SINGAPORE (Mar 18): During a recent trip to Kuala Lumpur, I ran into an old friend whom I knew from my days in the brokerage business back in the 1990s. To my surprise, he told me that he still worked in the industry and appeared to be making a good living at it. After two financial crises and a collapse in brokerage commissions, just about everyone I know from this business has moved on. Many found new careers in banking or fund management, some found themselves doing consulting or corporate work and a few drifted into a life of semi-retirement.

So, how did my old friend survive in what many people say is a tough business? According to a fund manager who has known him for decades, he simply stuck to doing what brokers have traditionally done: bringing promising companies to investors. In particular, my old friend had alerted the fund manager a few years ago to a company called Pentamaster Corp, which makes automated test equipment. He organised meetings for the fund manager with the company; and, when the fund manager was ready to invest, quickly found a block of shares for him. Pentamaster’s revenue and earnings have quadrupled over the last three years, and its shares are up more the 30 times since the beginning of 2015.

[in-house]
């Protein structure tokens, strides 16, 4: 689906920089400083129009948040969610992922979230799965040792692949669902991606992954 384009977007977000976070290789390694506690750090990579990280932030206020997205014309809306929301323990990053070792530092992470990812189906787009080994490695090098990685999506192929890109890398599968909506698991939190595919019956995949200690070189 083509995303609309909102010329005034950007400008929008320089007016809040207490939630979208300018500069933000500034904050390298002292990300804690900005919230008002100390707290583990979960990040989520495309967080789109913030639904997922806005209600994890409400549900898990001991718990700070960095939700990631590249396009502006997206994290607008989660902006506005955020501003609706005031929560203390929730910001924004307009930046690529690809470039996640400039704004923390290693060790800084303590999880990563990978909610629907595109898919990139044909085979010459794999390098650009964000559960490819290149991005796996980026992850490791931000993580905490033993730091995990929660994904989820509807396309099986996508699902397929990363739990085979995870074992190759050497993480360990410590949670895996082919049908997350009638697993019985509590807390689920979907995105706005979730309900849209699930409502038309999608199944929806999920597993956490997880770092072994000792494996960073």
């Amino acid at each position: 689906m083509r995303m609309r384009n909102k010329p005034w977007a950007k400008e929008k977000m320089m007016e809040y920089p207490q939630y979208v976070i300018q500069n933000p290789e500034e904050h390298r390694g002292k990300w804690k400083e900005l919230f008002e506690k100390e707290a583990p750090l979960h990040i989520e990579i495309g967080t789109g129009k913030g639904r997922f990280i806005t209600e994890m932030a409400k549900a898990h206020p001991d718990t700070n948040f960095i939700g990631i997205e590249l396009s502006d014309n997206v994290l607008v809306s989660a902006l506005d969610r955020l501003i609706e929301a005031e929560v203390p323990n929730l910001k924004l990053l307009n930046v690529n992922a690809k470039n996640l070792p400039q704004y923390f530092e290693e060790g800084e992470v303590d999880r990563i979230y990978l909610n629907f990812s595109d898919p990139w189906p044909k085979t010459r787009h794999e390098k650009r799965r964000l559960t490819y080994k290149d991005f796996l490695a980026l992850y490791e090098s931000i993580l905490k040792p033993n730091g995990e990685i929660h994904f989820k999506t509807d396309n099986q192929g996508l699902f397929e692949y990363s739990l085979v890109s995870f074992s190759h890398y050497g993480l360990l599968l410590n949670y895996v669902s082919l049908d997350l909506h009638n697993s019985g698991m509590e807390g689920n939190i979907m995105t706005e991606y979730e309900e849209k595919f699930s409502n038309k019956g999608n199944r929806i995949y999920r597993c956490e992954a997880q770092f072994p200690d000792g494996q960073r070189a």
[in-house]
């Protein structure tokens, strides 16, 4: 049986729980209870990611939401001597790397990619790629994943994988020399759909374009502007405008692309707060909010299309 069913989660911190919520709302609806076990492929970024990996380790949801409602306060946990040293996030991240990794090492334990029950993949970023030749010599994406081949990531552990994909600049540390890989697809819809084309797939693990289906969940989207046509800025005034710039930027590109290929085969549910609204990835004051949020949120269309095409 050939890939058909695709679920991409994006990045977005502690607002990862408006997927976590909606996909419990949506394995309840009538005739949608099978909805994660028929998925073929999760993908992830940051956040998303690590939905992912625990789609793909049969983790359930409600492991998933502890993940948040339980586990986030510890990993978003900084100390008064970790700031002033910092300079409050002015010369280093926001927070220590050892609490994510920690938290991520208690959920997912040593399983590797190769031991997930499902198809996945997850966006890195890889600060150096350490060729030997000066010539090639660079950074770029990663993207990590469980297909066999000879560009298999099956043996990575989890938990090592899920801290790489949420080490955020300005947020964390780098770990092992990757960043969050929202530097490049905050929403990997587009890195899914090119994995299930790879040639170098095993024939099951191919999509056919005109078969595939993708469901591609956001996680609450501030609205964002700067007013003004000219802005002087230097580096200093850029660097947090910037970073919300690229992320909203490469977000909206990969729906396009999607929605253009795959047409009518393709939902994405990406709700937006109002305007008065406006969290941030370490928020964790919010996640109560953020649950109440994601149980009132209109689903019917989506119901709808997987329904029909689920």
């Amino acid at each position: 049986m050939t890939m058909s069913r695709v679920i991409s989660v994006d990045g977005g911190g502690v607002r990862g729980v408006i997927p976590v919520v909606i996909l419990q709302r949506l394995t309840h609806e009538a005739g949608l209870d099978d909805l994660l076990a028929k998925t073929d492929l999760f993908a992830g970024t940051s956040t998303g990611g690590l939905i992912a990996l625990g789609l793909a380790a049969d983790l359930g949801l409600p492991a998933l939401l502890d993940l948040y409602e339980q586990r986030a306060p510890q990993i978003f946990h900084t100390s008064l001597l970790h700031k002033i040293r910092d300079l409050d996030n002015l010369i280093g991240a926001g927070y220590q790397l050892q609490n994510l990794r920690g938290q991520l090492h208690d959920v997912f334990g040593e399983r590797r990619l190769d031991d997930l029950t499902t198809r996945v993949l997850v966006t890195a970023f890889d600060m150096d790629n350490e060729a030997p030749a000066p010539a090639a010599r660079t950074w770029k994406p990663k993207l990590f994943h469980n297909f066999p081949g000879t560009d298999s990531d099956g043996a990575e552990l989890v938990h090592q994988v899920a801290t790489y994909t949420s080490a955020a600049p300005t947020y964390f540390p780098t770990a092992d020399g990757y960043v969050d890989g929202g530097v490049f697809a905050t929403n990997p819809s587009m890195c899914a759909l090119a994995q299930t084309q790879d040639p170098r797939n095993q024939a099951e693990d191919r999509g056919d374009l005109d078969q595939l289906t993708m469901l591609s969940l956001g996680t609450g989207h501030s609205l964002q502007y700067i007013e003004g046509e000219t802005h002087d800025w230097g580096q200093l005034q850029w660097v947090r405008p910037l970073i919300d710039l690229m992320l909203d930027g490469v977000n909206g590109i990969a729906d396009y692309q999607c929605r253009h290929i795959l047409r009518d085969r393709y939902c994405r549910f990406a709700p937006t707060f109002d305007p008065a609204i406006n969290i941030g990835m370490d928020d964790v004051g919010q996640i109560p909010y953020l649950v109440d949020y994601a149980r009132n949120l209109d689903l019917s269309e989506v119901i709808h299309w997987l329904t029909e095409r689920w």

The same week that I was in KL, news broke in Singapore that DBS Group Holdings will transfer its retail equity trading business from DBS Vickers Securities to the bank. Predictably, it reignited old grouses about the lack of retail investor interest in the local market and raised concerns that the move might result in some of the brokerage firm’s remisiers losing their clients or even their jobs. Nobody seemed interested in asking whether the local brokerage firms and their remisiers have been serving their retail equities clients well, or if DBS Bank will ultimately do it better.

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